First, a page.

Does Crimping the Bullet make a difference?


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Beak50
September 16, 2011, 05:17 PM
I've been reloading for my 8x57 Mauser and I finally brought the crimping Die for it but my father in-law"Who taught me how to roll your own"asked me why I brought it and I told him about what I've read on the internet,and that it's suppose to give more pressure ect.. and he say's he never use's them.Is it worth going back and Crimping the 50 Nosler 200gr.Accubonds and the 75 200gr. Nosler Custom Competitions I already have loaded?And if they don't do anything why do they make them?

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rcmodel
September 16, 2011, 05:25 PM
I never crimp for bolt-action rifles.
I always crimp for lever-action tube magazines, and sometimes for semi-auto's, though not often.

The only need too crimp in a bolt gun is in very large caliber dangerous game rifles.
There, the severe recoil might beat the bullets back in the cases in the magazine.

I have done some tests over the years in some very accurate varmint & hunting rifles, and so far have never found any instance were crimping improved accuracy to any measurable degree. Sometimes it is measurably worse.

It does shorten brass life though!
The necks will split sooner if you crimp.

rc

rcmodel
September 16, 2011, 05:30 PM
And if they don't do anything why do they make them?Mr. Lee makes them in order to sell more dies. :D

Seriously though, the Lee FCD is great because it is not case length dependent like all other crimping dies. It operates off the shell holder, rather then exact case length.

But all seating dies from all companies have always been able to crimp, if you adjust them to do so.
If you go that route, you need to trim all cases to the same length or you will have problems sooner or later.
But most likely sooner.

Like I said above, some big game hunters like to crimp so there is no chance of a malfunction in the hunting field.

rc

Grumulkin
September 16, 2011, 06:36 PM
There are several reasons for crimping:

1. To keep the bullet from moving under recoil. This would not be a reason for crimping 8X57 Mauser loads.

2. To tighten bullets in the cases. This has only been needed in my experience with some Barnes TSX reloads.

3. To improve accuracy. Most of the time crimping doesn't improve accuracy enough to notice. I've found it helps sometimes but not always with Barnes TSX and Banded Solid bullets and it helped for some 45 Colt reloads using cast bullets.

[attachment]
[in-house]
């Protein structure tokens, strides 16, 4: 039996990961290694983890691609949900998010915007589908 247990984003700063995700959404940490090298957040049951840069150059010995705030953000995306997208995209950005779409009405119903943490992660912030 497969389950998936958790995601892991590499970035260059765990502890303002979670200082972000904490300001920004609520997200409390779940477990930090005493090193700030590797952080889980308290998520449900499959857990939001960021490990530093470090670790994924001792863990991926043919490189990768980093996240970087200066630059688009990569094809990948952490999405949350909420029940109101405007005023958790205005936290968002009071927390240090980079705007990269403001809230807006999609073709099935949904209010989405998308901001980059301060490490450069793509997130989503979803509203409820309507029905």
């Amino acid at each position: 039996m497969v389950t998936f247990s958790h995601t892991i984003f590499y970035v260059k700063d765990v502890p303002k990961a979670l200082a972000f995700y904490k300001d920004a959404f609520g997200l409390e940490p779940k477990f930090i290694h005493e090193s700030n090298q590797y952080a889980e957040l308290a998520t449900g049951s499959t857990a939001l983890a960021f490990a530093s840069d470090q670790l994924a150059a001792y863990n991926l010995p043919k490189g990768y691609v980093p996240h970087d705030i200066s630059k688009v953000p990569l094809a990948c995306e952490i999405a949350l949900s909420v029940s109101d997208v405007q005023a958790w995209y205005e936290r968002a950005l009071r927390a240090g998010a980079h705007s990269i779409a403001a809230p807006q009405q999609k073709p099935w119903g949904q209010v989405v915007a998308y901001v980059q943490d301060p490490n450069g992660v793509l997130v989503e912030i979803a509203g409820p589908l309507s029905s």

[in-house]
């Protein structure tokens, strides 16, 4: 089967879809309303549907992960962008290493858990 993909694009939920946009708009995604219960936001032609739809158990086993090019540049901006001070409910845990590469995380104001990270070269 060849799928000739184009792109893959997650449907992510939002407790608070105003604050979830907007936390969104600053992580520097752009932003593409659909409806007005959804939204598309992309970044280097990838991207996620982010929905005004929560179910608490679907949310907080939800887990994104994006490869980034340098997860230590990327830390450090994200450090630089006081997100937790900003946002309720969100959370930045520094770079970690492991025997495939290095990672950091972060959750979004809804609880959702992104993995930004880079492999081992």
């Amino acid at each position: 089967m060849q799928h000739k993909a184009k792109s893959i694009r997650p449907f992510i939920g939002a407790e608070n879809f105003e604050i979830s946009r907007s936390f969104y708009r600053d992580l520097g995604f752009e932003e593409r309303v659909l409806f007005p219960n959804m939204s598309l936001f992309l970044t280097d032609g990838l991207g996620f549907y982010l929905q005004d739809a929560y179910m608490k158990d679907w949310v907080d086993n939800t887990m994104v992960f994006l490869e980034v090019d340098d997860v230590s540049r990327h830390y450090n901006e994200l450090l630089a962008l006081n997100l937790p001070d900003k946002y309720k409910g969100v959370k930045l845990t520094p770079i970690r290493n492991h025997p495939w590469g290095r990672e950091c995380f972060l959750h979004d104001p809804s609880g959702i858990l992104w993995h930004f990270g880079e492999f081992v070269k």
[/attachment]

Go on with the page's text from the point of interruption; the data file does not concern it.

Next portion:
If you're going to crimp, the Lee Factory Crimp Die is the best out there in my opinion.

zfk55
September 16, 2011, 06:45 PM
For reloading it throws an unneccessary variable into the mix. Unless you have some magic that can guarantee a crimp that creates identical neck tension on every round you're going to introduce a variable.
Logic would dictate that you crimp only for those rifles or calibers that demand it.

gamestalker
September 16, 2011, 07:13 PM
I've always considered crimping to be specific to it's purpose, which in my opinion is to prevent bullets from recoil induced OAL changes. As already pointed out, some firearms require a crimp to eliminate the possibility of bullets seating deeper or jumping up in OAL. But for most bolt actions, a crimp is only going to risk having accuracy issues. Tubular magazines are one of those that I would use a crimp for, because they are very prone to recoil induced effects on OAL.
If you are loading for a bolt action, I would spare yourself the risk of unexplained accuracy questions a crimp may impose. Even when I'm loading brass for high powered hunting rifles, .270 win., 7mm RM, and 30-06 type B.A. rifles that has been reloaded as many as 10 or 11 times and more, as well using high pressure loads, neck tension has still proven to be more than sufficient to prevent bullet set back, or any measurable change in OAL.
Also, some handgun cartridges will need a crimp to prevent bullet set back or from becoming dislodged from the mouth. I've in fact had my moments with .357 mag and 44 mag. bullets jumping out of the mouth. When I'm loading with full house powders for magnum cartridges, only a stout crimp will eliminate the problems encountered with recoil and pressure blow back, that in the past has completely dislodged bullets from the case mouth on occasion.
And to reiterate RCmodel's answer, your standard seating die will produce a crimp if that is the direction your wanting to go in. It only requires that you adjust the die body down until it is making contact with the case mouth, at which point you will adjust it down to the point it will produce the crimp while maintaing seating depth at the seating stem.

ranger335v
September 16, 2011, 07:54 PM
"Does Crimping the Bullet make a difference? "

Nothing is totally predictable; sometimes crimping makes no difference, sometimes it does. When it does, sometimes it's good, sometimes it's not good. Logic suggests you try it yourself and see what it does for you.

Hondo 60
September 16, 2011, 08:01 PM
The Factory Crimp Dies do a good job of covering mistakes.

I've learned from the oldsters here that, if you do it right, 3 dies will not only suffice, but do a great job.

But, I'll admit, I've only been reloading for a couple of years & the first die set I bought had 4 dies.
So all of my handgun die sets have a FCD.

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